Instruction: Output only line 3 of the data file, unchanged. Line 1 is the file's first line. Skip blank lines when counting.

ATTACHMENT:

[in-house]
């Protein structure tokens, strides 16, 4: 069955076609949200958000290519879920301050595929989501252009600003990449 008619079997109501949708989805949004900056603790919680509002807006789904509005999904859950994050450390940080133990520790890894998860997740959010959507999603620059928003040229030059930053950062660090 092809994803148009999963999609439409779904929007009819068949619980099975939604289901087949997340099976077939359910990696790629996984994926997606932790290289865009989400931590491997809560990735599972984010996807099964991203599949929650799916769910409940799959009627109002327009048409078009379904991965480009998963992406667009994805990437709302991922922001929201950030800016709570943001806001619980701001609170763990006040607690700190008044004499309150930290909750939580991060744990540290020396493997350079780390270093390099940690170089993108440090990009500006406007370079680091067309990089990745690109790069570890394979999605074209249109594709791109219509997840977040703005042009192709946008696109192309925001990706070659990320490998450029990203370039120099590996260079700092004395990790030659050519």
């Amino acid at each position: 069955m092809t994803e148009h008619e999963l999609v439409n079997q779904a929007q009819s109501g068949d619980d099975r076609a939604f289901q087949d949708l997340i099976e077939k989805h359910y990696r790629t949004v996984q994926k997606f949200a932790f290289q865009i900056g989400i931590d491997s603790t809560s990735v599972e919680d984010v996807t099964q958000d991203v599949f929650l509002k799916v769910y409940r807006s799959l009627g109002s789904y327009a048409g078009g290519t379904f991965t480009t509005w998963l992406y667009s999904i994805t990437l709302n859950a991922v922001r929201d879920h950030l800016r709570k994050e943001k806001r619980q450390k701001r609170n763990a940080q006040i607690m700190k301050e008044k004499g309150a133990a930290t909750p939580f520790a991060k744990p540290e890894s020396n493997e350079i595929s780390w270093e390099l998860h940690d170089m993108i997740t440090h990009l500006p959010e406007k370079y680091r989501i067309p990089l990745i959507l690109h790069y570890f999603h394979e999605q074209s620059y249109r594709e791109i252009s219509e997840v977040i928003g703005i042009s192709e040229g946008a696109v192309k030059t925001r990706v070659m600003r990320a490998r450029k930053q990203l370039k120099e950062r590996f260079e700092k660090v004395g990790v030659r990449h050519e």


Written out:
């Amino acid at each position: 069955m092809t994803e148009h008619e999963l999609v439409n079997q779904a929007q009819s109501g068949d619980d099975r076609a939604f289901q087949d949708l997340i099976e077939k989805h359910y990696r790629t949004v996984q994926k997606f949200a932790f290289q865009i900056g989400i931590d491997s603790t809560s990735v599972e919680d984010v996807t099964q958000d991203v599949f929650l509002k799916v769910y409940r807006s799959l009627g109002s789904y327009a048409g078009g290519t379904f991965t480009t509005w998963l992406y667009s999904i994805t990437l709302n859950a991922v922001r929201d879920h950030l800016r709570k994050e943001k806001r619980q450390k701001r609170n763990a940080q006040i607690m700190k301050e008044k004499g309150a133990a930290t909750p939580f520790a991060k744990p540290e890894s020396n493997e350079i595929s780390w270093e390099l998860h940690d170089m993108i997740t440090h990009l500006p959010e406007k370079y680091r989501i067309p990089l990745i959507l690109h790069y570890f999603h394979e999605q074209s620059y249109r594709e791109i252009s219509e997840v977040i928003g703005i042009s192709e040229g946008a696109v192309k030059t925001r990706v070659m600003r990320a490998r450029k930053q990203l370039k120099e950062r590996f260079e700092k660090v004395g990790v030659r990449h050519e």